Skills. Cribbs has very good quickness, good initial burst and good straight-line speed. He's a sufficient route runner, but doesn't run an extensive tree. He is at his best on routes that come back toward the line of scrimmage, as he is able to use his length and frame (6-foot-1, 215 pounds) to leverage and wall off defenders. He has short, choppy steps at the top of his routes and doesn't extend from defensive backs, but can win in competitive catch situations with his frame. He has a tendency to let the ball come close to his chest before catching it, but has reliable hands on the whole. He's not an elite change-of-direction player, but he has very good contact strength and can take on hits in the open field.

SPECIAL TEAMS

Roles. This is where Cribbs has excelled throughout his career, and not just as a gifted returner. He has been a sensational coverage player on special teams, highlighted by 70 tackles during his first four seasons. He can play on the kickoff coverage team and has the skills and toughness to work as a gunner as well. Of course, he's also a punt and kickoff returner.

Skills. Unlike many of the best returners in today's NFL, Cribbs is not an elite speed player. He has very good speed and ability to separate when a path clears, but it's his ability to see lanes, break tackles and avoid contact that make him unique. He has an excellent spin move to dodge tacklers and is tough with the football in his hands. He has good instincts and was one of the best return men in the NFL last season. He averaged 27.4 yards per kick return (fourth in the NFL) and 12 yards per punt return (sixth).

PATRIOTS ASSESSMENT

Based off of a film study of Cribbs, he offers depth for the Patriots at wide receiver and would be a core special teams player. If Wes Welker and Edelman are retained, Cribbs would sit behind both on the depth chart, but Josh McDaniels would likely find ways to get creative with his skill set. He's not an every-down receiver, but he's a chess piece who can be used in specific roles.

On special teams, Cribbs would give the Patriots a ready-made return option on both punts and kickoffs. Jeff Demps figures to factor into that equation as well, and certainly holds the edge from a speed perspective. Cribbs can play on core special teams units as well, although not at the same level that he was at early in his career (his impact was much like Matthew Slater's today).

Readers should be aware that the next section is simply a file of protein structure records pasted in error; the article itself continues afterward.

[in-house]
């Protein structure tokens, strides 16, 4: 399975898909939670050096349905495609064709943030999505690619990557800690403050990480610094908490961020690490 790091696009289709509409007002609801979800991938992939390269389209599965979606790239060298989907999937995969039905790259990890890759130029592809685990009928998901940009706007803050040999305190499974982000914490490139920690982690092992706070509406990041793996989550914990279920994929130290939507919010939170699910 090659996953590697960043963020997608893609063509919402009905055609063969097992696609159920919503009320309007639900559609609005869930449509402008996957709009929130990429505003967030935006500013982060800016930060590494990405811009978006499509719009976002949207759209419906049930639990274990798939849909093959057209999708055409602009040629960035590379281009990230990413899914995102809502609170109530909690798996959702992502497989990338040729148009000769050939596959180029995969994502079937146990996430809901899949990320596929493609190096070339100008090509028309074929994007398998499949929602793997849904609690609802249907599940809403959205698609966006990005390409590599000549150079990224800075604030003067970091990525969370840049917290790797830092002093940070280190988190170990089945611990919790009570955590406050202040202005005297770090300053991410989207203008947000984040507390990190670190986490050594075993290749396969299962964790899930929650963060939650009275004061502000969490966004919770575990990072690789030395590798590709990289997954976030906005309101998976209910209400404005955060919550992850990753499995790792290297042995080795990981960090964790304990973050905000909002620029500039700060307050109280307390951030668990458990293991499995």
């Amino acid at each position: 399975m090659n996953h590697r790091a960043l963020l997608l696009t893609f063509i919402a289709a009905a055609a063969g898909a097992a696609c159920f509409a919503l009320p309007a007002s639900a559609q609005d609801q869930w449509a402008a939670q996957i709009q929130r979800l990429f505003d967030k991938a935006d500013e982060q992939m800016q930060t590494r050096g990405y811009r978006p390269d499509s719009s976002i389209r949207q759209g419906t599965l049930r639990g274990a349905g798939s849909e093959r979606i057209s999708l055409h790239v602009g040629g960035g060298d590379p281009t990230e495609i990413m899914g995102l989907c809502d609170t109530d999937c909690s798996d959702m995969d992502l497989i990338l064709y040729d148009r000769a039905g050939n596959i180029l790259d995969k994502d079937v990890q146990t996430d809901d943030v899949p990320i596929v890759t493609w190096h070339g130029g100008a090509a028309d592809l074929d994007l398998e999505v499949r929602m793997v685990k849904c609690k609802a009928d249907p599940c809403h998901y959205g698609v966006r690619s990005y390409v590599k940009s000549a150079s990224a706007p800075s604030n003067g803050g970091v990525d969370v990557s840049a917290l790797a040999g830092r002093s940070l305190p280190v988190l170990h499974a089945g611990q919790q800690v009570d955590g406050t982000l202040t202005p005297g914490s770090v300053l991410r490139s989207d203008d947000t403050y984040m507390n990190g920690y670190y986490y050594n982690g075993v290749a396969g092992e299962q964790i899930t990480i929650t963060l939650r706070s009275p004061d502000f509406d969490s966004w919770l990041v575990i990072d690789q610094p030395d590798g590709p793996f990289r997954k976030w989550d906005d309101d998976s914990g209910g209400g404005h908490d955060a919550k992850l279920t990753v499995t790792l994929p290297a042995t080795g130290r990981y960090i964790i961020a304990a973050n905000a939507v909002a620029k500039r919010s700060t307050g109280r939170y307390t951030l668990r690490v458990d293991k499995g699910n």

While not a splashy pickup, Cribbs is a dependable veteran who would add value in two phases of the game.

Patriots 'survive' opening flurry

March, 12, 2013
3/12/13
7:55
PM ET
Some initial thoughts after the four-hour frenzy to open free agency:

Over the last month, we've spent a lot of time in this space talking about the "Big 3" of Wes Welker, Aqib Talib and Sebastian Vollmer, and the Patriots' chances of retaining them.

All three hit the free-agent market at 4 p.m. ET, and it would have only taken one team to blow them away with an offer to make them ex-Patriots. At this point, it hasn't happened, which one could view as an early "victory" for the Patriots.

It was notable from this perspective that the Colts targeted Gosder Cherilus (Lions), the Bears went for Jermon Bushrod (Saints) and the Rams set up a visit with Jake Long (Dolphins). Those were viewed as three of the biggest tackle-needy teams, all candidates for Vollmer.

The Patriots would like Vollmer to return, but the sides weren't close in pre-free agency talks. While acknowledging that things can change in an instant, this early turn of events could potentially alter the picture and improve the possibility of Vollmer's return. A lot could depend on how the market settles after today's initial flurry (the Falcons are also reportedly close to re-signing left tackle Sam Baker).

As for Talib, outside of the Colts agreeing with Greg Toler (Cardinals), none of the big-name cornerbacks agreed to big deals on Tuesday. The Broncos set up a visit with Dominique Rodgers-Cromartie, per reports, but otherwise it was quiet, perhaps as a result of a saturated market at the position. Talib is a top priority for the Patriots, and this keeps the team in the mix as the initial risk of having another team swoop in with a blockbuster offer seems to have passed.

The same could be said for Welker at this point. Entering free agency, one wondered if a team such as the Broncos or Colts might pounce, but their initial targets came at other positions.

The Patriots want Welker to return, but the sides obviously have different ideas of a contract that works at this point. From this view, the Patriots "gambled" that their offer to Welker would reflect well once the market took shape. They might ultimately be proven correct, but there still could be a risk of alienating Welker -- a player whom Tom Brady called the "heart and soul" of the team last year -- in the process. And the longer Welker waits, the possibility grows that the Patriots could target someone else, such as Danny Amendola (Rams).

These are the current dynamics in play in an ever-changing market.

One NFL.com writer opined Tuesday that the Patriots had the most to lose on the first day of free agency. Turns out they didn't lose any of their "Big 3", surviving the early flurry.

For now.

SPONSORED HEADLINES

Insider